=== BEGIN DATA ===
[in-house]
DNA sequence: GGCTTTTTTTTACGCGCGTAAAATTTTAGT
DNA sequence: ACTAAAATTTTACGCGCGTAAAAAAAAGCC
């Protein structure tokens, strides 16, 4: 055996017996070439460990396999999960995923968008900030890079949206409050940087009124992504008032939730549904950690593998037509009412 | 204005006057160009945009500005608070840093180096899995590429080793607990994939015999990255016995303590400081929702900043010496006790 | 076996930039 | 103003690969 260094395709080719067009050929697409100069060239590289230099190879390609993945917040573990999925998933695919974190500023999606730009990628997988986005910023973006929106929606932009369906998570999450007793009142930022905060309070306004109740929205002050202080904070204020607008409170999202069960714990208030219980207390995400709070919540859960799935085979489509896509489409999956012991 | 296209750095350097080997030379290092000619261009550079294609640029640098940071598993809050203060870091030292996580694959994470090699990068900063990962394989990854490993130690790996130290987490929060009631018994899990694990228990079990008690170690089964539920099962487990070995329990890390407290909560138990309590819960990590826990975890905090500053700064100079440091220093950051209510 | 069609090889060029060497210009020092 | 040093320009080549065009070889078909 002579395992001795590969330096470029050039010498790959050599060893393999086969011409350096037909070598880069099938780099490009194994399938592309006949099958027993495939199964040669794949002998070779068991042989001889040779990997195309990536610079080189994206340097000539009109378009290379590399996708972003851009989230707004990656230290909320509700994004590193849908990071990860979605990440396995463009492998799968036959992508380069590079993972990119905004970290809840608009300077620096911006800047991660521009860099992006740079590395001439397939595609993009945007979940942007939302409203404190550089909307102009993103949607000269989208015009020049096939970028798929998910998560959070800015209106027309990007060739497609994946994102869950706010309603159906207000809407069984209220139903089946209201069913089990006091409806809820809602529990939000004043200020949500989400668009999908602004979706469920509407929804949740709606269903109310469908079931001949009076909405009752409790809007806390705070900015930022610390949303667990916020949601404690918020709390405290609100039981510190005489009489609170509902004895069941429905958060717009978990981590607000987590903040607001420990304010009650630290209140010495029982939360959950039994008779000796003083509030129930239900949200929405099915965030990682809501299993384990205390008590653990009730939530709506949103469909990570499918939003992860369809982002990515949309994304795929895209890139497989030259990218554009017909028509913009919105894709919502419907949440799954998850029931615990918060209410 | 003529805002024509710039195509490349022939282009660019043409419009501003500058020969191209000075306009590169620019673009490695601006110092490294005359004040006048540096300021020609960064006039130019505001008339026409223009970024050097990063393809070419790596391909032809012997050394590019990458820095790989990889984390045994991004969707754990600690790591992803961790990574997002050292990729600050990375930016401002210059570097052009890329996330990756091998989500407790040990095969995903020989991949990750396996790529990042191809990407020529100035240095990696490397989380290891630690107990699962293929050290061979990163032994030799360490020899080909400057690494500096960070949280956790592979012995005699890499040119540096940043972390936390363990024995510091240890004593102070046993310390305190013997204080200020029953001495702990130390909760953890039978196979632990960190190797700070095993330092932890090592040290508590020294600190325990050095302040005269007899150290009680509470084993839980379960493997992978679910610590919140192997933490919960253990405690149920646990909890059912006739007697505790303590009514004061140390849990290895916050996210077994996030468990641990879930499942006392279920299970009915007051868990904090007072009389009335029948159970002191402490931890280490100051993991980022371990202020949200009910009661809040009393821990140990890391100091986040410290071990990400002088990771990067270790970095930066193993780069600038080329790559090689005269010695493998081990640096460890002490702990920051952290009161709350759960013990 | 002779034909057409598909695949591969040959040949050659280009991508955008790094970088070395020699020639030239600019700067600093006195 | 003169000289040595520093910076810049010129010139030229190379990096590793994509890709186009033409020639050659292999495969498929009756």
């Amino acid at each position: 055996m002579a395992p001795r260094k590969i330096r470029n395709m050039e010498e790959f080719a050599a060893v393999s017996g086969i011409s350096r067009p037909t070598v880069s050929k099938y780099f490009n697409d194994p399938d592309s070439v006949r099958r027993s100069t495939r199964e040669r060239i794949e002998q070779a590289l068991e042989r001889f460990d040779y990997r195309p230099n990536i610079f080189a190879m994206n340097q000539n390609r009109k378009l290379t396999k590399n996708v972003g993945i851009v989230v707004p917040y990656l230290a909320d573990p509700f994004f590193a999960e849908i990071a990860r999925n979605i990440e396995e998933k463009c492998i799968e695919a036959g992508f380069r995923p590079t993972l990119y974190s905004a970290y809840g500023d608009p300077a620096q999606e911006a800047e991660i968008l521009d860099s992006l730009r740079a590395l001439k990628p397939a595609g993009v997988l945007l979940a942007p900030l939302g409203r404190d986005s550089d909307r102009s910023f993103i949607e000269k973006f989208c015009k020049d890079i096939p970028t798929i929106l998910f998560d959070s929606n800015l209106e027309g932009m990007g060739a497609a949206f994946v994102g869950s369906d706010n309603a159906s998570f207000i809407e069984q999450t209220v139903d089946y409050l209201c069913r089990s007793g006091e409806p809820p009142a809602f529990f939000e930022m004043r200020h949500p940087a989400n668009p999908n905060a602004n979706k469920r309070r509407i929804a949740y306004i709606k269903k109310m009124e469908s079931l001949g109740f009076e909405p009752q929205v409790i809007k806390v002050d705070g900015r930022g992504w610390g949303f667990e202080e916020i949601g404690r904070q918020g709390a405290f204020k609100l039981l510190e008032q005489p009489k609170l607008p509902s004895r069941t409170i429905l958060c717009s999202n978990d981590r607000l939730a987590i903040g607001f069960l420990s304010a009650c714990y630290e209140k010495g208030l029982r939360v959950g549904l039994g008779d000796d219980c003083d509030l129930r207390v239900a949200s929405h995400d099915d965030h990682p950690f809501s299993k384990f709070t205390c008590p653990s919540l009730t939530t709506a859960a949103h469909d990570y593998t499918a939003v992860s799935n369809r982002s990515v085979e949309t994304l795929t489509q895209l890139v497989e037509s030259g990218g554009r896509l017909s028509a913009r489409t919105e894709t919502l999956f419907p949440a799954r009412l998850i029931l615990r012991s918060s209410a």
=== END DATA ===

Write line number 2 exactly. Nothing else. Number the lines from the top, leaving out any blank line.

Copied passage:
DNA sequence: GGCTTTTTTTTACGCGCGTAAAATTTTAGT